After the devastating earthquake in Haiti in early 2010, British Prime Minister Gordon Brown tapped Simon Cowell to cobble together his stable of stars to record a cover version for relief efforts.

R.E.M. waived any potential royalties from the cover, and even when the song is performed drunkenly at karaoke, on talent shows, or by an all-star cast of pop stars, the song has an undeniable power to it.

The tracks on the album that didn't become singles such as 'New Orleans Instrumental No.1' or 'Star Me Kitten' are the band at its most experimental and off-kilter, but it somehow fits in with the rest of the album being an exercise in exploration.

'Automatic For The People' contains an absolutely embarrassing amount of songs that would go on to become hits, with 'Everybody Hurts', 'Man On The Moon', 'Nightswimming', 'The Sidewinder Sleeps Tonite' and lead single 'Drive' all featuring on the album.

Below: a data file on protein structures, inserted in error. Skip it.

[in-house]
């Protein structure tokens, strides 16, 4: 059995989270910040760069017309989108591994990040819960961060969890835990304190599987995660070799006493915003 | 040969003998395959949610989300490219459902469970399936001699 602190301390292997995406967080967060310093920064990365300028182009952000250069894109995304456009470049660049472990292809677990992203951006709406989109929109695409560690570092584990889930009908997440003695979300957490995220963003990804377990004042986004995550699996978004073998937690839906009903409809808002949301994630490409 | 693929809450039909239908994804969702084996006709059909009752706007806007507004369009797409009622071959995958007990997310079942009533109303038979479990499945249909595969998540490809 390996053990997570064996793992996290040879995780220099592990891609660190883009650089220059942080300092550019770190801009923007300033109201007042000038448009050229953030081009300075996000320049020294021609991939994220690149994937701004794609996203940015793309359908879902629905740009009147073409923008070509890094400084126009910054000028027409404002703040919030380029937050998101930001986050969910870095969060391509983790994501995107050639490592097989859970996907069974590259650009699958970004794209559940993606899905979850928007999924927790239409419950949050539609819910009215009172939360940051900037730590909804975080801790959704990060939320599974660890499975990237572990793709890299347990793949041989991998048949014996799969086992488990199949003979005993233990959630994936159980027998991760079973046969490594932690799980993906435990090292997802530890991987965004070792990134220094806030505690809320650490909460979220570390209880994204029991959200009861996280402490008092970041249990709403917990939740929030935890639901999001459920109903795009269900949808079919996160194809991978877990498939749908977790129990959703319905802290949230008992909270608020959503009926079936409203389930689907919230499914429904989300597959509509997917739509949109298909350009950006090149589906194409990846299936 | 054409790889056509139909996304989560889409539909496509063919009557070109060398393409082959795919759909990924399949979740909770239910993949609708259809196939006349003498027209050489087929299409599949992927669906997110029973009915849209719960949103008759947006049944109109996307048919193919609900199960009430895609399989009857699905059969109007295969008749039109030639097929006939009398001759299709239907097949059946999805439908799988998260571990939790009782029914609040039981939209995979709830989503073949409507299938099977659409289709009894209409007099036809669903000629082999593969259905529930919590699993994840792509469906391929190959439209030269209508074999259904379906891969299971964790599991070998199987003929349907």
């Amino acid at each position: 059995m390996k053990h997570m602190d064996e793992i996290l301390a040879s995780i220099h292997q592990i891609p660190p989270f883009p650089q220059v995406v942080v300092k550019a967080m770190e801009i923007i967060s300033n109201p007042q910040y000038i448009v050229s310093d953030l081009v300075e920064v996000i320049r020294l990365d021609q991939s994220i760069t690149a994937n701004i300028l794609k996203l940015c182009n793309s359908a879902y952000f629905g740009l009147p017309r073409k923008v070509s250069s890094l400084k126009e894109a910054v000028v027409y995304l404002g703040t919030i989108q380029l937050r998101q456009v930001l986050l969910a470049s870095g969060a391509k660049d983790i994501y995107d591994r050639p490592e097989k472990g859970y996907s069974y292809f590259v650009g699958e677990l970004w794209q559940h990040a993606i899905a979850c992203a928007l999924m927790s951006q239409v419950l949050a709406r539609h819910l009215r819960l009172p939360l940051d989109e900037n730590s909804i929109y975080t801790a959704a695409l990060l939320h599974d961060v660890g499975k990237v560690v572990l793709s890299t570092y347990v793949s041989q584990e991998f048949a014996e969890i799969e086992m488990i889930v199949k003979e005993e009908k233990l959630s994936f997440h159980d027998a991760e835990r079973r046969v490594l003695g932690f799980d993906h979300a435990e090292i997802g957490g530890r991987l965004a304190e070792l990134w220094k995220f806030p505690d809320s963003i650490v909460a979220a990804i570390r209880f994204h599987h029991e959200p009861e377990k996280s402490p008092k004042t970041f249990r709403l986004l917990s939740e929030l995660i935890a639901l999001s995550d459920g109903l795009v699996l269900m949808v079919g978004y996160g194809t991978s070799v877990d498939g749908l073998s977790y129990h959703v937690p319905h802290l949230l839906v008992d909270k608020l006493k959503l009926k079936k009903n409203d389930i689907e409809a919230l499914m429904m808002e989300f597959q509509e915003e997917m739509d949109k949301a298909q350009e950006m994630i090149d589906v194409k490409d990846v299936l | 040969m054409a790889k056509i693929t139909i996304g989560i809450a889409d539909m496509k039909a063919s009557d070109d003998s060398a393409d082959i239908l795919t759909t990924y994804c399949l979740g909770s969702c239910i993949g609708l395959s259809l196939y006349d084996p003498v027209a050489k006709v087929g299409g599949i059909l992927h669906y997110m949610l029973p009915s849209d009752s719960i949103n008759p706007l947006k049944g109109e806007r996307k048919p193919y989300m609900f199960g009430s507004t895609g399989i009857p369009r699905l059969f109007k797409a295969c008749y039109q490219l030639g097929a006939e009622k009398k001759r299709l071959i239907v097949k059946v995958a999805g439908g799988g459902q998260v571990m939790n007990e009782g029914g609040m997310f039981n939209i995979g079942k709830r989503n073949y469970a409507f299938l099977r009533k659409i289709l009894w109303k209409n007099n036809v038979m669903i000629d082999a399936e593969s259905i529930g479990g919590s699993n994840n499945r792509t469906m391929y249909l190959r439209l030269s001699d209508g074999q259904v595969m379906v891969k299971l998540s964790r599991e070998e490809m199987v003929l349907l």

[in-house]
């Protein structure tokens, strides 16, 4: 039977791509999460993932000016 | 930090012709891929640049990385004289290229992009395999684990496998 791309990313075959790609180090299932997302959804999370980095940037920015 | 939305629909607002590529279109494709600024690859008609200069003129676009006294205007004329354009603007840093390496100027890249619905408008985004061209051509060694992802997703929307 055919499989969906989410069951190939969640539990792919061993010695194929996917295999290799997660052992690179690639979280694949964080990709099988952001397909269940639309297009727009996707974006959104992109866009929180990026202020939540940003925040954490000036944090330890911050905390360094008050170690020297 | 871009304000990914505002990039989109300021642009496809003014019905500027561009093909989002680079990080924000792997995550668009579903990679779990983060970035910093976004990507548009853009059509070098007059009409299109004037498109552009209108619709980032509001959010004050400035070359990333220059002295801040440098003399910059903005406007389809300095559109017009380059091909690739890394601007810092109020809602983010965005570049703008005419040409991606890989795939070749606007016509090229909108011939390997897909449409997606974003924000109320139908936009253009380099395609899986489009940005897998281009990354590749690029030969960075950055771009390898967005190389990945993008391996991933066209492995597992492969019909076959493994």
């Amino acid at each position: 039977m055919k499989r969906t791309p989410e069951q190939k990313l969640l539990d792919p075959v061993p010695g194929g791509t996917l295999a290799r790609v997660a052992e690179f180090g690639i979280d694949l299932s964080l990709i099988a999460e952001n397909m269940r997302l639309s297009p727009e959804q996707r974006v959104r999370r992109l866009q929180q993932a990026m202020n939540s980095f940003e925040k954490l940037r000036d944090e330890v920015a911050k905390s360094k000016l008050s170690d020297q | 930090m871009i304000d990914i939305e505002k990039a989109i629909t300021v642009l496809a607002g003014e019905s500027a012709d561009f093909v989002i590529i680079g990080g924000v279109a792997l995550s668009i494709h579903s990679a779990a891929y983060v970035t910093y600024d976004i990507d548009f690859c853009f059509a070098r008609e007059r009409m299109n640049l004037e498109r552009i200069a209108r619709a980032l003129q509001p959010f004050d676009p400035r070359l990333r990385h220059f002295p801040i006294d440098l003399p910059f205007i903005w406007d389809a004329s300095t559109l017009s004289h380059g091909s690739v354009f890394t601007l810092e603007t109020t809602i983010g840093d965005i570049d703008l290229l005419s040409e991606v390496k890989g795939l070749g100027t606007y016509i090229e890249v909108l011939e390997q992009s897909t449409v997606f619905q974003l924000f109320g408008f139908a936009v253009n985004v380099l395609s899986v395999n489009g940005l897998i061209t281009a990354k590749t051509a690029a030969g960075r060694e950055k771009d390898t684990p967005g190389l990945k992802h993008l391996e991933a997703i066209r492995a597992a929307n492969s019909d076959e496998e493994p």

The variety between those 5 singles (all of which charted within the Irish top 20) is astounding, with all of those songs unquestionably fitting into the rock classification, but all featuring enough flourishes or ideas to make them stand out from each other.

'The Sidewinder Sleeps Tonite' is the most straight-down-the-middle track on the album, and is consistent with the band's fondness for 60s-tinged pop as seen in songs like 'Stand' or 'Shiny Happy People'.

For fans who may have been turned off by the band going mainstream with 'Losing My Religion' or 'Stand', album deep cut 'Ignoreland' serves as an olive branch for fans who wanted something more in line with their IRS record days.